He talked about feeling unwanted, that his life was meaningless, that he didn’t know what to do, and mostly, how to be anymore. He alternated between crying and speaking quietly. For about half of the conversation, we just talked. I didn’t convince him not to hurt himself. He hadn’t talked in a very long time, he said, despite being close with his brothers, nephew, many friends, coworkers, and parents. He felt ashamed to tell them how he felt and didn’t want them to worry. We connected. We talked about times in life that seem so overwhelming that it feels impossible to keep living. We talked about the things in the house that were tempting him, and the protective measures he would take to avoid using them: his brother and mother were there, and he would sleep with his door open. He would take a few days off work to go surfing or hiking. He would call me. If he felt uneasy and suicidal later that night, he would call the suicide prevention phone number and alert his brother. (The family was in the next room when we were talking.)

I trusted him and he sounded sincere in his words. When we got off the phone, by his account, his urges to cease living had reduced.

We checked in the next day, and he said he felt exhausted, but not in such a bad place. He revealed that he didn’t need to call the hotline and was about to drive to the beach.

What happened to him? He’s still living and taking one day at a time. The thing with suicidal ideation is that each day can get a little better and a lot worse. The bad days feel unbearable, to the point that people believe they cannot make it another day. For professionals, I believe it is our job to tease out what feels unmanageable. We engage with clients to remind them of the sparkling, satisfying moments, not of the guilt and how they’d let others down.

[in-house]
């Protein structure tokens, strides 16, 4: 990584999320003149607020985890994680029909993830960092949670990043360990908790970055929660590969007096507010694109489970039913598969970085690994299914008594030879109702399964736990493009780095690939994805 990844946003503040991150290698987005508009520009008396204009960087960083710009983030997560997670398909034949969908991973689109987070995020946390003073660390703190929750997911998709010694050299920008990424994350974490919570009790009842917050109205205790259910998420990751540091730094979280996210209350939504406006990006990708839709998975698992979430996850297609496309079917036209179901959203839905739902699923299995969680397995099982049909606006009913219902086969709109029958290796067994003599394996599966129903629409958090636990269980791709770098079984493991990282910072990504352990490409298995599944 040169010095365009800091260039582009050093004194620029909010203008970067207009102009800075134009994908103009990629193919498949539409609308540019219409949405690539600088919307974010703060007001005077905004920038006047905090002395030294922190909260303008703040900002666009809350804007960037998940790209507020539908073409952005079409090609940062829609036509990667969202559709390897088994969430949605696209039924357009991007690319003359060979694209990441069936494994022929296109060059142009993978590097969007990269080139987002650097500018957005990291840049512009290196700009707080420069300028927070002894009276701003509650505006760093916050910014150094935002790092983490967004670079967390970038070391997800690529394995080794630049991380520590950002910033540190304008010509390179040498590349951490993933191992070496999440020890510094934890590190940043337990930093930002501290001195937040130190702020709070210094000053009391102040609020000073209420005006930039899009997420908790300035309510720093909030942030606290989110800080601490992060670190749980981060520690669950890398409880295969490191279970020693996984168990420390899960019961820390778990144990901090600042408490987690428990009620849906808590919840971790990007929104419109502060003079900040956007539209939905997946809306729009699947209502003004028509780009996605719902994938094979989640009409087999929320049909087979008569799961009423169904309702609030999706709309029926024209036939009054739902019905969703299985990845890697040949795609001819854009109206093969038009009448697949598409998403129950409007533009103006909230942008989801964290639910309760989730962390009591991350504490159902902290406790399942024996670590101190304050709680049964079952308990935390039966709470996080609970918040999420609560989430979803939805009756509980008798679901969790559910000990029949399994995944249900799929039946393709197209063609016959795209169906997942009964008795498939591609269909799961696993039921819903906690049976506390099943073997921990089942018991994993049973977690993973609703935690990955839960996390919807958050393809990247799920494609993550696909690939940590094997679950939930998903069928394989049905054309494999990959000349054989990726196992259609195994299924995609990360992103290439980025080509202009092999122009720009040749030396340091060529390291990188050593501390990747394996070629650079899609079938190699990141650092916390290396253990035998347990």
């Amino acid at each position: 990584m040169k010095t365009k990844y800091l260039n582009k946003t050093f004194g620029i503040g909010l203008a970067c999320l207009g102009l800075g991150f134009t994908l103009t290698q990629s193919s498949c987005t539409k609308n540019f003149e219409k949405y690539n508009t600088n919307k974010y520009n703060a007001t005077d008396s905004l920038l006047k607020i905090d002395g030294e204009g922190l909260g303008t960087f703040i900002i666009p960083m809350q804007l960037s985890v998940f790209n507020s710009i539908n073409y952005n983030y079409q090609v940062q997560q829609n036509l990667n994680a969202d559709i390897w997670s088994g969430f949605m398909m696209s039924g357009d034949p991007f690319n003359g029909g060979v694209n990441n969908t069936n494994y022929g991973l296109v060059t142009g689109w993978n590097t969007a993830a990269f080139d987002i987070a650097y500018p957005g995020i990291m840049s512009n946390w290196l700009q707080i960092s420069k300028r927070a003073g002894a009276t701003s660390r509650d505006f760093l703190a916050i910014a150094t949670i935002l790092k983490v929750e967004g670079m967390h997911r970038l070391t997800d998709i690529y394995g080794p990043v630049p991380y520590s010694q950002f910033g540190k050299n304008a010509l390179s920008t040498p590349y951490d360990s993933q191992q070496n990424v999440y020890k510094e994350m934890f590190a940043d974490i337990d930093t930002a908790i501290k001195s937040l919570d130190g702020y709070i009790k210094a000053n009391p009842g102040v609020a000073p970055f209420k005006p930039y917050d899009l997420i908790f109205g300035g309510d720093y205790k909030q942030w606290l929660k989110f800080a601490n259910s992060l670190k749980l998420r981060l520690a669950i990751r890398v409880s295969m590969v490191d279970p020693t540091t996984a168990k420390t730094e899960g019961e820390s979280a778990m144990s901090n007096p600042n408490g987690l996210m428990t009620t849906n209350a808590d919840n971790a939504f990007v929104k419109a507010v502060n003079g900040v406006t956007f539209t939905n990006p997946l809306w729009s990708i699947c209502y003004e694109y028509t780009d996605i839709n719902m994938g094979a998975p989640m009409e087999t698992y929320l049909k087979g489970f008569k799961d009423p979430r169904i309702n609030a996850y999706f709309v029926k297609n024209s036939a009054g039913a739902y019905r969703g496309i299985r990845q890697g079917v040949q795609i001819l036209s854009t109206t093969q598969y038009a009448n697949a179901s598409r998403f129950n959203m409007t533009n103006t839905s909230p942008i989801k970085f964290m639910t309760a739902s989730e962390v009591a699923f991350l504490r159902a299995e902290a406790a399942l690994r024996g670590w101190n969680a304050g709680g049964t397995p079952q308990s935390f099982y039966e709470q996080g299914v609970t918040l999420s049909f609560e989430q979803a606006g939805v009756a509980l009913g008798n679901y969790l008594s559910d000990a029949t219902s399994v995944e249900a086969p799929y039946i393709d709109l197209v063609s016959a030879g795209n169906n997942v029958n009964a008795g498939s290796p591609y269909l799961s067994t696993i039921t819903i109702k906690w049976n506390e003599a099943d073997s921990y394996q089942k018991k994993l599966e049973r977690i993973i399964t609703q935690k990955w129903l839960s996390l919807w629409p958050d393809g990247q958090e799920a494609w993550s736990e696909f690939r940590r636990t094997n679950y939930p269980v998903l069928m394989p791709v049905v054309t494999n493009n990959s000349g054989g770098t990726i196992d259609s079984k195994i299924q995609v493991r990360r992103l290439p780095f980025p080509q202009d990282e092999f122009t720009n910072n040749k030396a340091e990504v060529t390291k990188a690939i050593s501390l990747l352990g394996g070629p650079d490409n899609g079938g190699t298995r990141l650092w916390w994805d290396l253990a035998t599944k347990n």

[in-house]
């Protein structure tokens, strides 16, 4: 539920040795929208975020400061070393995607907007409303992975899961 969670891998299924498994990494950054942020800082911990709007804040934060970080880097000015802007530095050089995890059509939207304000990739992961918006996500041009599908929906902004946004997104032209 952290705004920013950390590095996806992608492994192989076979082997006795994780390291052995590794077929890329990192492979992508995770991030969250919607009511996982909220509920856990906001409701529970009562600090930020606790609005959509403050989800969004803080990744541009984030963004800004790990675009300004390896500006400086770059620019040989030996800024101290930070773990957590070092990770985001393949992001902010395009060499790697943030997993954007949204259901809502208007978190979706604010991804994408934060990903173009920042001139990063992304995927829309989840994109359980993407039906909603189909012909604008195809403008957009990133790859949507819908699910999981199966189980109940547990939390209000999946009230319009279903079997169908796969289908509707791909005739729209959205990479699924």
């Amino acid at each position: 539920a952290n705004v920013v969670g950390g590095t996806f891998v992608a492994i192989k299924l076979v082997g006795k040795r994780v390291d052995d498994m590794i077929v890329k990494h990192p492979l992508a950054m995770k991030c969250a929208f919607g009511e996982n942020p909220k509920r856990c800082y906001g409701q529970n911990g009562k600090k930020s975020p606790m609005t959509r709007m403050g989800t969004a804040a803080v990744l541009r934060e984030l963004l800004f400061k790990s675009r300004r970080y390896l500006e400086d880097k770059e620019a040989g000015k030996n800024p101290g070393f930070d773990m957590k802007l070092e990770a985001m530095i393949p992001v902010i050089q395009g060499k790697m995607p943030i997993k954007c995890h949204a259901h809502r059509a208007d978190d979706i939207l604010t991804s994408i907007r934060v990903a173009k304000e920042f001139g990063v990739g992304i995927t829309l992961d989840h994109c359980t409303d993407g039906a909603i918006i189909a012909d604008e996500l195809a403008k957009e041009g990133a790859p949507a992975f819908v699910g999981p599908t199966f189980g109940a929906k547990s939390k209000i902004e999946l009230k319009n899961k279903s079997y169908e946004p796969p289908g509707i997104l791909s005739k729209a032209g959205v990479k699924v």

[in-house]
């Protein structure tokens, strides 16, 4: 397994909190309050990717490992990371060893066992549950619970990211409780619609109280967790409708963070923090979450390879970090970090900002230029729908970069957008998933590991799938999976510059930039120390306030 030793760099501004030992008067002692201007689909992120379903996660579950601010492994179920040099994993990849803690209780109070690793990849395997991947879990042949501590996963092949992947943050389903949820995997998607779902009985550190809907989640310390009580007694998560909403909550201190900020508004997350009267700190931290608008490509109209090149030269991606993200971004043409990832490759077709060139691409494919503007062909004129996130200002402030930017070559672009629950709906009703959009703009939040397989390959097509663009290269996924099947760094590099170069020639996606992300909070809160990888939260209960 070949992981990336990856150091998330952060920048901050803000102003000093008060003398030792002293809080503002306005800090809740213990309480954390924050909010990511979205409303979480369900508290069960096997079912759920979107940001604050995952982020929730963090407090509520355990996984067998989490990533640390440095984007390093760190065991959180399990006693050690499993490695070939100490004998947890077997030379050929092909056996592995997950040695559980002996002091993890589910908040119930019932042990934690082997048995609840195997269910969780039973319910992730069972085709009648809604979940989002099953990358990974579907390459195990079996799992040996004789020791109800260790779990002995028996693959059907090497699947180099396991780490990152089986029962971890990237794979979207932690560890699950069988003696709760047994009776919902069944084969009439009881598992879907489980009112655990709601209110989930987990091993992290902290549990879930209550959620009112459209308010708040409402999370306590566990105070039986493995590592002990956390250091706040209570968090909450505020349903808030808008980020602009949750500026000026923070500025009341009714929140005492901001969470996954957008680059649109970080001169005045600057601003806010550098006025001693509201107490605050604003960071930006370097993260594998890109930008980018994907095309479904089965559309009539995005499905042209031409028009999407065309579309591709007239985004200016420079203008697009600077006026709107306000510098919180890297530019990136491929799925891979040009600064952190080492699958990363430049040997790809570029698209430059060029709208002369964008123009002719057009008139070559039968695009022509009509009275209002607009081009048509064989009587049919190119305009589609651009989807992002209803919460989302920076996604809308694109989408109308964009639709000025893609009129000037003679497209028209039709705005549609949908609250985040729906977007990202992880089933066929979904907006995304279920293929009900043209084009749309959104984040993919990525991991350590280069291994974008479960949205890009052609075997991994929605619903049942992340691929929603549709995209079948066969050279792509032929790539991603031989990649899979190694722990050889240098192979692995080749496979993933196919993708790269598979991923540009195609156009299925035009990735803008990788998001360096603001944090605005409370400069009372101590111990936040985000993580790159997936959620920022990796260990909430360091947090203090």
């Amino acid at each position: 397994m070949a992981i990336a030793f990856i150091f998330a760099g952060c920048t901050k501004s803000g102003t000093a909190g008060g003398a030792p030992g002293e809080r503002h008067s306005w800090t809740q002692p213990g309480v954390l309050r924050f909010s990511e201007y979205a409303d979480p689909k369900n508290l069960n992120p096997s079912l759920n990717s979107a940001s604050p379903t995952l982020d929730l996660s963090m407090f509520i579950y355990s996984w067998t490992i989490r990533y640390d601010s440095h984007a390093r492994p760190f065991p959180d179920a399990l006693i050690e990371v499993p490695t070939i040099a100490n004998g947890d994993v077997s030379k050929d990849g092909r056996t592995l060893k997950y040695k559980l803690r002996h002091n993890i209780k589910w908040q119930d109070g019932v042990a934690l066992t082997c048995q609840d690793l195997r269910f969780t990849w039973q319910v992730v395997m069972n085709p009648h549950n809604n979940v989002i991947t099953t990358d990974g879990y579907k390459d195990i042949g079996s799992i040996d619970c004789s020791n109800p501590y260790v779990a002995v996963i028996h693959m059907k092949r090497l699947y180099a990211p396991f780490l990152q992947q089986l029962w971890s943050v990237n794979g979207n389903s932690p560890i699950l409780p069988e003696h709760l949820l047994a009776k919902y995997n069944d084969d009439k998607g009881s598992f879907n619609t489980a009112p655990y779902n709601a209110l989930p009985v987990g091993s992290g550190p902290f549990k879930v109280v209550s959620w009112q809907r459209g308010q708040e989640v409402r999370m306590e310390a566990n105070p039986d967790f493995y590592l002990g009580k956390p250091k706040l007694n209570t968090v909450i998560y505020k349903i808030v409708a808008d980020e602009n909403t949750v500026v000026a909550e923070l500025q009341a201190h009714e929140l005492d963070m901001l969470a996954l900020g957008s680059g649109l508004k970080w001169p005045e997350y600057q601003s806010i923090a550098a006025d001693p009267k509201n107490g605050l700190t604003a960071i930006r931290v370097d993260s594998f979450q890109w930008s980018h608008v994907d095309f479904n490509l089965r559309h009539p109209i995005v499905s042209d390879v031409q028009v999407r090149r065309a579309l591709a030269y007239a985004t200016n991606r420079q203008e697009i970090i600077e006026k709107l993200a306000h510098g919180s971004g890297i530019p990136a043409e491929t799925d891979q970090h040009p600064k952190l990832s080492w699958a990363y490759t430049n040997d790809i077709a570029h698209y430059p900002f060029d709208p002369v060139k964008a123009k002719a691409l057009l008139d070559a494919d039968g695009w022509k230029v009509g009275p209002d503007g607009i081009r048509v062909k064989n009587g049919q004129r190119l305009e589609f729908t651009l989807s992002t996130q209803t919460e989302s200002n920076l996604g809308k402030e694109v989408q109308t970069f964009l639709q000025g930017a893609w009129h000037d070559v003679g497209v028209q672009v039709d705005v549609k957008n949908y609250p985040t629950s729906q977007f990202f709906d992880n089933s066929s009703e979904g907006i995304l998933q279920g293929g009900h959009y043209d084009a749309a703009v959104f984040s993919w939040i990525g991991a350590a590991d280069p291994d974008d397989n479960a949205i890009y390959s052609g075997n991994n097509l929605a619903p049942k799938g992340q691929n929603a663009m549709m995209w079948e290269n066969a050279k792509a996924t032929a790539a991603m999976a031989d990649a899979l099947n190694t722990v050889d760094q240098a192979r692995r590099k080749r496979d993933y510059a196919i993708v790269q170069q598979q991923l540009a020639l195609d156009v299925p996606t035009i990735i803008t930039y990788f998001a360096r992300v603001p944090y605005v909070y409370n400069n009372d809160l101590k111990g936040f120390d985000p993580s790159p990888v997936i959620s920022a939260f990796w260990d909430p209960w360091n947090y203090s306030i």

So what’s it like to have this type of conversation with a client? It’s intense…heartbreaking and scary. It’s also my job and what I’m trained to do.

An energy occurs when someone entrusts me with their deepest, most intimate details of their lives. I am honored and grateful. I also develop deep care for my clients, regardless of the financial transaction between us.

With my Coaching clients, I make a point of asking “are you suicidal?” Many clients don’t reveal suicidal ideation because they’re not asked. When a person feels utterly despondent and hopeless, reaching out for help is yet another unmanageable task on the never-ending list of things to do. Naturally, we want people to ask us for help, but that often feels daunting for someone in this incredibly low position. The question, “are you suicidal?” is difficult to ask — because we don’t want someone to be in the place of major depression. Mental health clinicians don’t wish their clients were in this space as much as clients don’t want to be in it. But this question cannot be denied or avoided.

As the days pass and we remember the people “who had everything,” we also need to think about our own loved ones who have taken their lives. I wish they could have lived another day — and maybe that extra day would have been enough to keep them alive. I wish they would have been asked “are you suicidal?” so perhaps they could have been heard and assisted in their struggles.

I hope someone asks you this important question and you’re able to tell them the truth. I hope you don’t feel like life is better without you living in it.

I am a Life Coach. Please contact me to learn how we can start working together. You can also visit my Coaching page. Other posts you may enjoy: Endings And GoodbyesI’m Tired of Death and You Need A Coach.